salmon en papillotePosted: August 15, 2012
Ok, let me acknowledge right away that this is perhaps not the greatest looking photo I’ve ever posted on this site. Maybe my photography skills are to blame, or maybe we can peg this one on the salmon – I’ve posted two other salmon recipes, and I wasn’t super happy with either of those photos either, however much I liked the food itself. So salmon may not be the most photogenic fish in the sea/on your plate – that doesn’t mean you should pass it up for more attractive-looking proteins!
Enough about the photo, let’s talk about the fancy title for this recipe. “En papillote” may sound snooty and French, but it really just means that you cook the fish in a parchment paper packet. You can add all kinds of flavorings – here we will use lemon, garlic, and oregano – and any kind of fish. The fish steams in its packet, absorbing the flavors from whatever seasonings you’ve used. Back in the day, I baked salmon inside a tin foil packet, and while that was kind of easier, going the en papillote route sounds way more sophisticated and gives you that snooty French cred. Two things worth considering.
If you’re worried about calories, this is a much lighter way to cook fish than sauteing or frying, and more exciting than poaching (which always kind of grosses me out, though probably just because I haven’t done it properly yet). And if getting your fish into a fancy parchment package sounds tricky and stressful, not to worry, I have step-by-step photos to accompany this recipe!
Salmon en papillote
This is really more a method than a recipe, so the ingredient quantities are vague. I’ll reemphasize that you can use all kinds of seasonings – fresh herbs, small vegetables – and other kinds of fish (see the link at the bottom for a version using tilapia). The first time I had fish prepared this way, I had halibut on a bed of skinny asparagus and thinly sliced potatoes. If you are adding vegetables like potatoes that take a long time to cook, you should parboil those first, until they are close to done but not quite, and then finish them in the packet, where they can soak up all the delicious juices!
Lemons, some sliced thinly, some cut into wedges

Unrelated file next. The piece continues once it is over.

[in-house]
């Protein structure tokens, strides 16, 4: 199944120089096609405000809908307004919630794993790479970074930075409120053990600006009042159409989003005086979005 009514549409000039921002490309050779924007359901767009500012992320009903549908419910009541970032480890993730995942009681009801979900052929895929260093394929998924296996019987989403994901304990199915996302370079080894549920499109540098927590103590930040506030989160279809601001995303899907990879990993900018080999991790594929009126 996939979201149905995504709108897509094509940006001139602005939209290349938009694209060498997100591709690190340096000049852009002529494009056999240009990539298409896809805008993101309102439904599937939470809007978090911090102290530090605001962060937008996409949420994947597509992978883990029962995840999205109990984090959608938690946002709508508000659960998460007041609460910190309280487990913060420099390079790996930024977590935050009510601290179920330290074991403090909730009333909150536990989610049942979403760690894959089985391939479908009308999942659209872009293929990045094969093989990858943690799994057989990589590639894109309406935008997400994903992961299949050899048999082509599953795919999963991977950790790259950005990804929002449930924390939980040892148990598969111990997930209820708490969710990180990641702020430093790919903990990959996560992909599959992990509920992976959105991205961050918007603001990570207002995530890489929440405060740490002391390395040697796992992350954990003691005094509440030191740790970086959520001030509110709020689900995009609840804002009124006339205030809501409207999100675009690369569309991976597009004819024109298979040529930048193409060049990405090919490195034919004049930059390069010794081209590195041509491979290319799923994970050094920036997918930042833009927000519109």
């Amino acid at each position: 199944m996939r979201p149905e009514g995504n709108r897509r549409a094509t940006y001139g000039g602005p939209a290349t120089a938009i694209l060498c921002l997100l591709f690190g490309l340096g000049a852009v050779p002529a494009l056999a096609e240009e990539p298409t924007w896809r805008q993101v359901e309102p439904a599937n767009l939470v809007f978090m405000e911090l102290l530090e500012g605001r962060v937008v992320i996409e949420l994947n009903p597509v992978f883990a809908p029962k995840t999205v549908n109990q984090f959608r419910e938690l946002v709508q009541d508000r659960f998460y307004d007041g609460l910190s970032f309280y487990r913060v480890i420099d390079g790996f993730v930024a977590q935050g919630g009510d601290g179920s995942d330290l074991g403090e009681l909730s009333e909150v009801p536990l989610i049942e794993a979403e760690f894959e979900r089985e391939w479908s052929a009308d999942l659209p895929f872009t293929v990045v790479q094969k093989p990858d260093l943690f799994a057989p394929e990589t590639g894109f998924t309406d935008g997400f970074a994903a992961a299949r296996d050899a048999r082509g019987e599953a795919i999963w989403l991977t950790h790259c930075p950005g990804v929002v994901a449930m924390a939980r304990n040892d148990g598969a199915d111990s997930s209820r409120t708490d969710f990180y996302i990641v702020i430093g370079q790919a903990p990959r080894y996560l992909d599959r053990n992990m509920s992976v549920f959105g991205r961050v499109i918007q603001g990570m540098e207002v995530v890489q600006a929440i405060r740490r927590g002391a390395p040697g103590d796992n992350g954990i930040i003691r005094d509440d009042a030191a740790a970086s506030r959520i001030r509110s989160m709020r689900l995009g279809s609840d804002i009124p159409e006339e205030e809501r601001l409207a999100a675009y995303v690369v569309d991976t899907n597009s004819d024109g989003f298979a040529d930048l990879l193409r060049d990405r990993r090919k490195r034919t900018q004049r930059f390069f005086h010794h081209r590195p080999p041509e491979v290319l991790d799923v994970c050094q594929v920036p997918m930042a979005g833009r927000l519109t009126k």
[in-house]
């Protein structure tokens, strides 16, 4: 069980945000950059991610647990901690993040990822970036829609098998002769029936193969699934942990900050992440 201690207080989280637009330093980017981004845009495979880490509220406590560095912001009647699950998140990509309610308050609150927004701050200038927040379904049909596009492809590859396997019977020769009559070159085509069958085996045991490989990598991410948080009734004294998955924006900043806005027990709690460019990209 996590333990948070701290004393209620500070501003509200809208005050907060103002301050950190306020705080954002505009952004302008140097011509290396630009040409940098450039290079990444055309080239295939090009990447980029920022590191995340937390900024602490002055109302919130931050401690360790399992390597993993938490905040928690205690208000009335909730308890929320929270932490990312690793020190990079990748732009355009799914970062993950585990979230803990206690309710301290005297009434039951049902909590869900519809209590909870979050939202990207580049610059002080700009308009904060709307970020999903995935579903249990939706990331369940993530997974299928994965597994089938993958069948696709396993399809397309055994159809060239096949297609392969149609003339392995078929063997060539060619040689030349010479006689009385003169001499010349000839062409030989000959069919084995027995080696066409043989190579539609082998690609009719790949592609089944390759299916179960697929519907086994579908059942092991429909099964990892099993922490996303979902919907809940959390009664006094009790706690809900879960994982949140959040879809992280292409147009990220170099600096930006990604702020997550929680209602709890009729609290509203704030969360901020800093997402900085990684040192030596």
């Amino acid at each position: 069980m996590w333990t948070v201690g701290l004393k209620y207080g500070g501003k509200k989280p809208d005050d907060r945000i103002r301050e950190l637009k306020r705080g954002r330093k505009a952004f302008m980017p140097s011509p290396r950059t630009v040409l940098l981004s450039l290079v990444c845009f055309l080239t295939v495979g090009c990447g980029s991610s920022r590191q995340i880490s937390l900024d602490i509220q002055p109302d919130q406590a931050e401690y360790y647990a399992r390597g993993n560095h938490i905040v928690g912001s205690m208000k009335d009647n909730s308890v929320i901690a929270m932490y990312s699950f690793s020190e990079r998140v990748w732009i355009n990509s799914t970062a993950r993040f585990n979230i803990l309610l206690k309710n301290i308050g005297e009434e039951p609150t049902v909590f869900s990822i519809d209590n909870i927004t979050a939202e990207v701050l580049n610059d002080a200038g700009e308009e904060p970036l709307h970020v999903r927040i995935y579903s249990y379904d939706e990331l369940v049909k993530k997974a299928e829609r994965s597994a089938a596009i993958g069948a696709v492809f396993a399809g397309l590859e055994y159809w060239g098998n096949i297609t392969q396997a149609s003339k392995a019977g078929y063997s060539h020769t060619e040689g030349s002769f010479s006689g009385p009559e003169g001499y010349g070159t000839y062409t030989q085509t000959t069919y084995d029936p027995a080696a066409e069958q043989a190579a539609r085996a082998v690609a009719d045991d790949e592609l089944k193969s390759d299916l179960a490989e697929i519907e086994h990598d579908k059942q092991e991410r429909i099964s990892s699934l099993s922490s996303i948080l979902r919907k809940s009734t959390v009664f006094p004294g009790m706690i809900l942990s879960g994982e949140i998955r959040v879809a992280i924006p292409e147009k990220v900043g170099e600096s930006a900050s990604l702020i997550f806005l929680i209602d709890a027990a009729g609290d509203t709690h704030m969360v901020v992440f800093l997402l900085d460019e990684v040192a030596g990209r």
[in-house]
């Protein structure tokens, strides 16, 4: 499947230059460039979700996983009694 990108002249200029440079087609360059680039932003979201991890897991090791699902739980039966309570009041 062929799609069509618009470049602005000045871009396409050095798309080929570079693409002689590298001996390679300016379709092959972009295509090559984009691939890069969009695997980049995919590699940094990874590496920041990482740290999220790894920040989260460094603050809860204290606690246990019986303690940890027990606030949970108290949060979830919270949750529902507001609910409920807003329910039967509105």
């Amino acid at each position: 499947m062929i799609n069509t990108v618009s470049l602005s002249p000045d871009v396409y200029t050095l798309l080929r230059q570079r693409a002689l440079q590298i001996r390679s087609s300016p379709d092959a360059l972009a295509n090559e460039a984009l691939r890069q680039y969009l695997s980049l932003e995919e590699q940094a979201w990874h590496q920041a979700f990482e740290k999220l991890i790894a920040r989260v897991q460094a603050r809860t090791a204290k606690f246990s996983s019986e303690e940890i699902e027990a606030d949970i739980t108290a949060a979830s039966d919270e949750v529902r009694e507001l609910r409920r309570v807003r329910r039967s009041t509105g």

Garlic cloves, thinly sliced
Herbs, fresh or dried (I used dried oregano, because it was what I had on hand. Fresh herbs would have been better – basil or dill would be great here!)
Extra-virgin olive oil
Salt and freshly ground pepper
Preheat the oven to 350F/180C. Cut out as many sheets of parchment paper as you will need (use one per serving).
To assemble a package, start by placing lemon slices onto a parchment square.
Then place your fish filet on top of the lemons. Add whatever other herbs/seasonings you’d like on top of the salmon. Don’t forget the salt and pepper. I added salt, pepper, and oregano, and then placed the thinly sliced garlic on top. Squeeze one of your lemon wedges over the salmon (you could also use a splash of white wine here), and drizzle over a little bit of extra virgin olive oil. You don’t want to add very much liquid at all – too much can cause your packet to fall apart.
Now you are ready to wrap! First, bring two edges of the paper together, like so:
Then, fold the paper over at the top about 1/2 inch, and make a crease.
Fold the crease over two more times.
Next, you want to poke two holes in that fold you’ve created so you can hold it together with toothpicks. I found that my toothpicks were not up to the task – about five of them broke before I found a metal skewer (an instant-read thermometer, to be precise) to do this step. Once you’ve pierced the two holes and stuck toothpicks through them, your packet should look like this:
It all gets easier from here. Next, take those two loose ends and roll them up.
Once you’ve assembled all of your packages, place them in a baking tray.
Bake in the preheated oven until done. I seriously overcooked mine the first time (I left them in for 20 minutes), and the second time only baked for 12 minutes, which was about right. But cooking times will really depend on the size of filet you are using and how many other ingredients go into the package. You can always check them by opening up the packages.
Once the fish is done, you’ll have a little packet of joy to serve to yourself and any other guests!
I served mine with the patates sto fourno I wrote about yesterday, and zucchini sautéed simply with olive oil and a bit of fresh lemon juice. I also served with an extra lemon wedge to squeeze over the fish – I really like lemon!
Method adapted from The Amateur Gourmet (where you can see a video demonstration of how to wrap the packet if my pictures left you confused!)